23.01. Saskia Sutter, My Secret Garden, 2020
All together on view on the 25.01.2021.
Suphansa Buraphalit has developed the work Dizionario Gen Z per Milano for the LED screen in Piazza Cavour. For this, the artist researched expressions and phrases of the so-called ‘Generation Z’, which includes people who were born in the first two decades of the 2000s and can easily navigate the digital space and intuitively deal with the corresponding devices, apps or platforms. A generation, therefore, for whom a screen also means the gateway to the world. The ‘Dictionary for Milano’ brings together terms that are familiar or unfamiliar to us, depending on the generation to which we belong, and shows us that language is not a static construct, but is constantly changing and adapting.
Elena Corvaglia projects in her work For sale. Tap water occasionally (2014-2020), private and quite normal, everyday spaces onto the large screen. Private spaces, however, that are already public in a certain sense, as the artist works with image material that she found on real estate portals from her homeland, eastern Ukraine, which is occupied by pro-Russian separatists. The intimate glimpses of foreign bathrooms or unmade bedrooms seem alienating, almost discomforting on the large screen. They irritate us with the omnipresent plastic buckets and other containers. Elena Corvaglia thus points to a problem of her war-damaged homeland: in many houses, the water supply functions only inadequately, and people have to store water reserves in plastic buckets.
Julius Peter Jenny also creates glimpses in his work Untitled (2020), which he shows large on the LED screen. His spaces, however, are of a fantastic, even surreal kind. The artist, who actually primarily paints, uses the digital peculiarities of the screen to translate his paintings into another medium, to transform them into another space. Illuminated by strange suns and enigmatic light sources, placed between shimmering fabrics and draped cloths, we see rendered landscapes with bare trees, classical still-lifes or entwined bodies. These fantasies, landscapes and scenes were created on the computer screen and in the labyrinthine architectures of 3D computer programs. High above Piazza Cavour, they open up a different, mysterious world that is as attractive as it is uncanny.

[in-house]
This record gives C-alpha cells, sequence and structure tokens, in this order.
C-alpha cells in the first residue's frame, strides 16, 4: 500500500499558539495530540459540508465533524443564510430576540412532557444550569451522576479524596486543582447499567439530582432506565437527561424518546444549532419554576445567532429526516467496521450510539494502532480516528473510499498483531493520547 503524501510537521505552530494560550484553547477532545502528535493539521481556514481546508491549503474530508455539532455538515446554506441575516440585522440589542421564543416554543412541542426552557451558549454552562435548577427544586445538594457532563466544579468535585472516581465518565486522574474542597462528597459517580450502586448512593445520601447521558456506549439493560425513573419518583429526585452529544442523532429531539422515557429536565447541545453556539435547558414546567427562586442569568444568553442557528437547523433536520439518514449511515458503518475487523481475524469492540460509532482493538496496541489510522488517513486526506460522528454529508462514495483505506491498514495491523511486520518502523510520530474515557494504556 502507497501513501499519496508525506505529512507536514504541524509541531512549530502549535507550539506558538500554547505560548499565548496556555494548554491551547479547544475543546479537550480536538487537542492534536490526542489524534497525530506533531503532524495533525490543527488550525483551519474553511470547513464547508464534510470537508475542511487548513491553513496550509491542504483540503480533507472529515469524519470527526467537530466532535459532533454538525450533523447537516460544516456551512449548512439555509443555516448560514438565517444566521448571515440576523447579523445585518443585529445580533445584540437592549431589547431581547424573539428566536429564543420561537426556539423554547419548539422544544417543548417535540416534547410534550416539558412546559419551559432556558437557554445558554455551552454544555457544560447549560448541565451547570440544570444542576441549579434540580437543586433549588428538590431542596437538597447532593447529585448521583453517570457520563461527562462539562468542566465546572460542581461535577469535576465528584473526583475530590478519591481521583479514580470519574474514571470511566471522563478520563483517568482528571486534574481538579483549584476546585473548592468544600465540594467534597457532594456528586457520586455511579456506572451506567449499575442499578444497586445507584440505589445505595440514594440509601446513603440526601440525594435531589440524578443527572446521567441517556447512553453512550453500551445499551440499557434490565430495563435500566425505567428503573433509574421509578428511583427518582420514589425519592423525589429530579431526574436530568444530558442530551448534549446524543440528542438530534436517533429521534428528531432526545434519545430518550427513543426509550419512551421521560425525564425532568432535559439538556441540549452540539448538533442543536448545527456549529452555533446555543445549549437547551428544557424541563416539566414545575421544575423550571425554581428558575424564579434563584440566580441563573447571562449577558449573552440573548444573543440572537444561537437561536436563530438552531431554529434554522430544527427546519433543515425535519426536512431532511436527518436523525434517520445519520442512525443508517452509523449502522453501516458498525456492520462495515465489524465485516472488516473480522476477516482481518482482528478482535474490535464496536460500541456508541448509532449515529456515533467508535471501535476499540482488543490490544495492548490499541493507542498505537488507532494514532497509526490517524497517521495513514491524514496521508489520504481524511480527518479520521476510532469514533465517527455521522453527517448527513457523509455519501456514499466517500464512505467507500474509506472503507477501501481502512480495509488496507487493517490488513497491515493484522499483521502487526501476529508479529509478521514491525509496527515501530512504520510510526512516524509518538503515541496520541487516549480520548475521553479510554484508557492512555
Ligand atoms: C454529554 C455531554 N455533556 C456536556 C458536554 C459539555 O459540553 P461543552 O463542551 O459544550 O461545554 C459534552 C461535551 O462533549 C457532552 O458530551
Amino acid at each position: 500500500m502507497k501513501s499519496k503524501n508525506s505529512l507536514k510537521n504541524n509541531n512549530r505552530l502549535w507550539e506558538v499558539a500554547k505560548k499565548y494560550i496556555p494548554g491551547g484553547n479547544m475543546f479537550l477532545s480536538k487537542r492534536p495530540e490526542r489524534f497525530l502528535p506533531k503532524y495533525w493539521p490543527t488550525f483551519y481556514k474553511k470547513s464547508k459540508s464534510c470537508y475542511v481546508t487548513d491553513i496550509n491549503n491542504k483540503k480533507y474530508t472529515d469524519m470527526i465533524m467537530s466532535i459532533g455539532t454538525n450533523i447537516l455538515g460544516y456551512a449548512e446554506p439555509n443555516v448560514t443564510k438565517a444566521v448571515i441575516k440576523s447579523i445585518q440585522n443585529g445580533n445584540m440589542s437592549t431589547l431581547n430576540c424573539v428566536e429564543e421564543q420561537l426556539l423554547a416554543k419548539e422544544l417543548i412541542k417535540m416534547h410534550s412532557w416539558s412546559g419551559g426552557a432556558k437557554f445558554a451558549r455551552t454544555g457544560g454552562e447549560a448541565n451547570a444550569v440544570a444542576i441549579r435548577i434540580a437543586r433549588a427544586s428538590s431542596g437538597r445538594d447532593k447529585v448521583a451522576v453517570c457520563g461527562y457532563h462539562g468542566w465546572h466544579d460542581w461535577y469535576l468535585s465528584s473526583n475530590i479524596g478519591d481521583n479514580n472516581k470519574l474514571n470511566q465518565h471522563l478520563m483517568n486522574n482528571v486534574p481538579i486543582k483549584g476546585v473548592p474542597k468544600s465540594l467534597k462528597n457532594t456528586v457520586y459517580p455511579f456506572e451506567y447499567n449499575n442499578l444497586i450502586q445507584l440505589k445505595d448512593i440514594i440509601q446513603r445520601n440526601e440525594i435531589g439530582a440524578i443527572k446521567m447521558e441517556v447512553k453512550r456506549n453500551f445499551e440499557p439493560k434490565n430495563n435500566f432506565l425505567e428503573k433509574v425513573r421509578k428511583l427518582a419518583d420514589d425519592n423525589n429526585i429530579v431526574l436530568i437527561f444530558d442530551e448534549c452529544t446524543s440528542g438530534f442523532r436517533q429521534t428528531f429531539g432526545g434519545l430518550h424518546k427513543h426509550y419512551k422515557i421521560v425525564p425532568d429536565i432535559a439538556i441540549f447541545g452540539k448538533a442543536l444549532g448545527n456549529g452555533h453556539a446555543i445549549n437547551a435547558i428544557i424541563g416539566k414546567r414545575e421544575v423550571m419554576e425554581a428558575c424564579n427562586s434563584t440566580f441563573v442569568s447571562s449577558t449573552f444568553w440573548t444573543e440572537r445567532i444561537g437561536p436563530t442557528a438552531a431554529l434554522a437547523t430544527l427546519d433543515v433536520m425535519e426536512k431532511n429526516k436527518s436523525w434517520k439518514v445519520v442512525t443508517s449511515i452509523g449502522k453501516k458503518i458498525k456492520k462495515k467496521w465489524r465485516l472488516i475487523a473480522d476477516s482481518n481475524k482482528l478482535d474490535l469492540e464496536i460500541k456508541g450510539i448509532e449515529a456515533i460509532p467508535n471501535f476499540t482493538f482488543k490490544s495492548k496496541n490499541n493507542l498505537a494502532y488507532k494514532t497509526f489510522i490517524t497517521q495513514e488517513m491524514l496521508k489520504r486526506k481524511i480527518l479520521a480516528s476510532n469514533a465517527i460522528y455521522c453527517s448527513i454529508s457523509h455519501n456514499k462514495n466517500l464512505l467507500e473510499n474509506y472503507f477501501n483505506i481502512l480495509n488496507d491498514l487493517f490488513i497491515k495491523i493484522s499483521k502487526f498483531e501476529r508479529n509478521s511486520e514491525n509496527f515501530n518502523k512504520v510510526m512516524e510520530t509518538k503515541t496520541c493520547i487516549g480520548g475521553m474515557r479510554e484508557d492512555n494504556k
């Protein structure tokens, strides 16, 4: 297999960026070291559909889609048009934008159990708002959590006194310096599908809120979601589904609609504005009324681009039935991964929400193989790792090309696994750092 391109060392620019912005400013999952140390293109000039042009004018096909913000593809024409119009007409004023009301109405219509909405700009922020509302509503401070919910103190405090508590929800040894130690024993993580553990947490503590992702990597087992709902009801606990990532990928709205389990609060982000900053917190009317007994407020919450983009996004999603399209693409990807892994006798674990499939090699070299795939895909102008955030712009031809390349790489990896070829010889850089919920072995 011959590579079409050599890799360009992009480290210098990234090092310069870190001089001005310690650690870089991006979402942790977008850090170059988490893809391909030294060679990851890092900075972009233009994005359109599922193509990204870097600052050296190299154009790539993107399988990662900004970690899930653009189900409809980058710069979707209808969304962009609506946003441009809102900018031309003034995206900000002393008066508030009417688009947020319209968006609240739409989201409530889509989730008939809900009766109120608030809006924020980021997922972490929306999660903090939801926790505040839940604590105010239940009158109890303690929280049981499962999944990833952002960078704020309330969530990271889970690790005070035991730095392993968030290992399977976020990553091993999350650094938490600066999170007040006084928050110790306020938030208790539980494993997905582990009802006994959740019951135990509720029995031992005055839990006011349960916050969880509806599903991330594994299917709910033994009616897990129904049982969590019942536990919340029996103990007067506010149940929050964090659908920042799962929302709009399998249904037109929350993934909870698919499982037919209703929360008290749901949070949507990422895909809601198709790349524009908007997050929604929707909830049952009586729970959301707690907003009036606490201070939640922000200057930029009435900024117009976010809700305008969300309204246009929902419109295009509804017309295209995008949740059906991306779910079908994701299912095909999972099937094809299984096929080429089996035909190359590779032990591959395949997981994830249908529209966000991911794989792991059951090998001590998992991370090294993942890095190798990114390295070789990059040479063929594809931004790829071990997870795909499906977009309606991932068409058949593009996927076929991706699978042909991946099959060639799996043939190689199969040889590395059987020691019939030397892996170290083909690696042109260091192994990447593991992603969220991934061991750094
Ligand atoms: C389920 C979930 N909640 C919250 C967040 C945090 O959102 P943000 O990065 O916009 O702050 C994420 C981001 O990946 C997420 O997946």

Thank you all for the wonderful comments (2020) is the title Sebastian Eduardo Roldan Palomino has given to his work, which consists of YouTube screenshots. The artist has discovered an obviously widespread and humorous phenomenon: people comment on music videos on the digital video platform in which their brothers, aunts, wives, mothers or children appear. In the comments’ columns, we read, for example, “Mio padre – voce unica”, “THAT’S MY DAD!!!”, “This is actually my grandmother!”. Thank you all for the wonderful comments probably reminds us not only that in the digital space private and public sometimes overlap in a strange way, but also of the fact that singing together at Christmas will probably be a bit different in the pandemic year 2020.